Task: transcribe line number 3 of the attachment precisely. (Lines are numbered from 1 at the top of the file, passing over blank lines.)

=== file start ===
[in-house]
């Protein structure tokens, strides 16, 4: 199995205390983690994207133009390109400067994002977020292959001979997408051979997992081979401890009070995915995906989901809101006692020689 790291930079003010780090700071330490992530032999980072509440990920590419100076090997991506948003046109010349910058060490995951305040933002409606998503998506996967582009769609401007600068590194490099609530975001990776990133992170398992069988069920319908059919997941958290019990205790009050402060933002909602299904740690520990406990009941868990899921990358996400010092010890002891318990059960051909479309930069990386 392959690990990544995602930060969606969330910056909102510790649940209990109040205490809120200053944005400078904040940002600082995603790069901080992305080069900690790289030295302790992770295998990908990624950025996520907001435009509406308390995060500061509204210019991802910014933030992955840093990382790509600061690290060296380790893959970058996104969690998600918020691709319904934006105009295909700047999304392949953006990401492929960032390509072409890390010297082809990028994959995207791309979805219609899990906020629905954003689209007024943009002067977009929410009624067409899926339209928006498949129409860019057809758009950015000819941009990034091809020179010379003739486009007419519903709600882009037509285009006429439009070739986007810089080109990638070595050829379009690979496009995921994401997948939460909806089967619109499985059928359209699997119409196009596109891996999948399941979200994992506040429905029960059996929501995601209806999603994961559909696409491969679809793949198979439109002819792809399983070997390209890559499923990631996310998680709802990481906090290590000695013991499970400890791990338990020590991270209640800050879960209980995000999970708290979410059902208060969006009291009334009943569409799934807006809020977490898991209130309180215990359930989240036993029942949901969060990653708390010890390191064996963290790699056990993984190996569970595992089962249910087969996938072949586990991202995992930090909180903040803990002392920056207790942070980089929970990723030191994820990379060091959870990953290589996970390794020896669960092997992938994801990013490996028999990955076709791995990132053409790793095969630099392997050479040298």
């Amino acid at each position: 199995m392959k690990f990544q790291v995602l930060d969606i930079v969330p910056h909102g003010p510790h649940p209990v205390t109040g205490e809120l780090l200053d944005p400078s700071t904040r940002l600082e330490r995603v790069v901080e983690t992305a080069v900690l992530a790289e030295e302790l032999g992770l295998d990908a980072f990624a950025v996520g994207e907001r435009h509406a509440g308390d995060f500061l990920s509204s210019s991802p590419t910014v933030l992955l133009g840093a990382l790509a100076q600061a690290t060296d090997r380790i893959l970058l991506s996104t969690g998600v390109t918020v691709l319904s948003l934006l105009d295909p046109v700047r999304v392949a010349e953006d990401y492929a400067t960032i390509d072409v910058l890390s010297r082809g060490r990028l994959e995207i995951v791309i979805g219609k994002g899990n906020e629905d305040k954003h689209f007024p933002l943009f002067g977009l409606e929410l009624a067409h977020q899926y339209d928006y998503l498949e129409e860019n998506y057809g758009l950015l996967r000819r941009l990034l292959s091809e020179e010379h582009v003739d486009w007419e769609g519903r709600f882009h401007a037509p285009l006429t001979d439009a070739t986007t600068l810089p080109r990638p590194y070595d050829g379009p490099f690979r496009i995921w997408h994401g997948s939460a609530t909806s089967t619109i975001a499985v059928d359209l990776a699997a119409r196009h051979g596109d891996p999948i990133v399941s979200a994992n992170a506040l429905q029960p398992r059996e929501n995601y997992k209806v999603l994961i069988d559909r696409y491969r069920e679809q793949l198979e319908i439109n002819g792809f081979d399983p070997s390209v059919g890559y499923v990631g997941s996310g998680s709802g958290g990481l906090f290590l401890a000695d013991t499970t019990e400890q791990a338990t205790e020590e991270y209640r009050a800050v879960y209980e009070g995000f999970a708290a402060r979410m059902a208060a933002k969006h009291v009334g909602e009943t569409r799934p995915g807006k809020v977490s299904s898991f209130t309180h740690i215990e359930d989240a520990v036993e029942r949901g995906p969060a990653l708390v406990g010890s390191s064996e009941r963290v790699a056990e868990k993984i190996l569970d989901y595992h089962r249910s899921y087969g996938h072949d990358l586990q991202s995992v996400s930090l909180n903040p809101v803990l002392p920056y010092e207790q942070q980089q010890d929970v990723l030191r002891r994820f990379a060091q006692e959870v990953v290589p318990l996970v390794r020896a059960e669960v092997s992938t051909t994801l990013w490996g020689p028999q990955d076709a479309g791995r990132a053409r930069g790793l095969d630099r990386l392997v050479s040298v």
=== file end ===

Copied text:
């Amino acid at each position: 199995m392959k690990f990544q790291v995602l930060d969606i930079v969330p910056h909102g003010p510790h649940p209990v205390t109040g205490e809120l780090l200053d944005p400078s700071t904040r940002l600082e330490r995603v790069v901080e983690t992305a080069v900690l992530a790289e030295e302790l032999g992770l295998d990908a980072f990624a950025v996520g994207e907001r435009h509406a509440g308390d995060f500061l990920s509204s210019s991802p590419t910014v933030l992955l133009g840093a990382l790509a100076q600061a690290t060296d090997r380790i893959l970058l991506s996104t969690g998600v390109t918020v691709l319904s948003l934006l105009d295909p046109v700047r999304v392949a010349e953006d990401y492929a400067t960032i390509d072409v910058l890390s010297r082809g060490r990028l994959e995207i995951v791309i979805g219609k994002g899990n906020e629905d305040k954003h689209f007024p933002l943009f002067g977009l409606e929410l009624a067409h977020q899926y339209d928006y998503l498949e129409e860019n998506y057809g758009l950015l996967r000819r941009l990034l292959s091809e020179e010379h582009v003739d486009w007419e769609g519903r709600f882009h401007a037509p285009l006429t001979d439009a070739t986007t600068l810089p080109r990638p590194y070595d050829g379009p490099f690979r496009i995921w997408h994401g997948s939460a609530t909806s089967t619109i975001a499985v059928d359209l990776a699997a119409r196009h051979g596109d891996p999948i990133v399941s979200a994992n992170a506040l429905q029960p398992r059996e929501n995601y997992k209806v999603l994961i069988d559909r696409y491969r069920e679809q793949l198979e319908i439109n002819g792809f081979d399983p070997s390209v059919g890559y499923v990631g997941s996310g998680s709802g958290g990481l906090f290590l401890a000695d013991t499970t019990e400890q791990a338990t205790e020590e991270y209640r009050a800050v879960y209980e009070g995000f999970a708290a402060r979410m059902a208060a933002k969006h009291v009334g909602e009943t569409r799934p995915g807006k809020v977490s299904s898991f209130t309180h740690i215990e359930d989240a520990v036993e029942r949901g995906p969060a990653l708390v406990g010890s390191s064996e009941r963290v790699a056990e868990k993984i190996l569970d989901y595992h089962r249910s899921y087969g996938h072949d990358l586990q991202s995992v996400s930090l909180n903040p809101v803990l002392p920056y010092e207790q942070q980089q010890d929970v990723l030191r002891r994820f990379a060091q006692e959870v990953v290589p318990l996970v390794r020896a059960e669960v092997s992938t051909t994801l990013w490996g020689p028999q990955d076709a479309g791995r990132a053409r930069g790793l095969d630099r990386l392997v050479s040298v």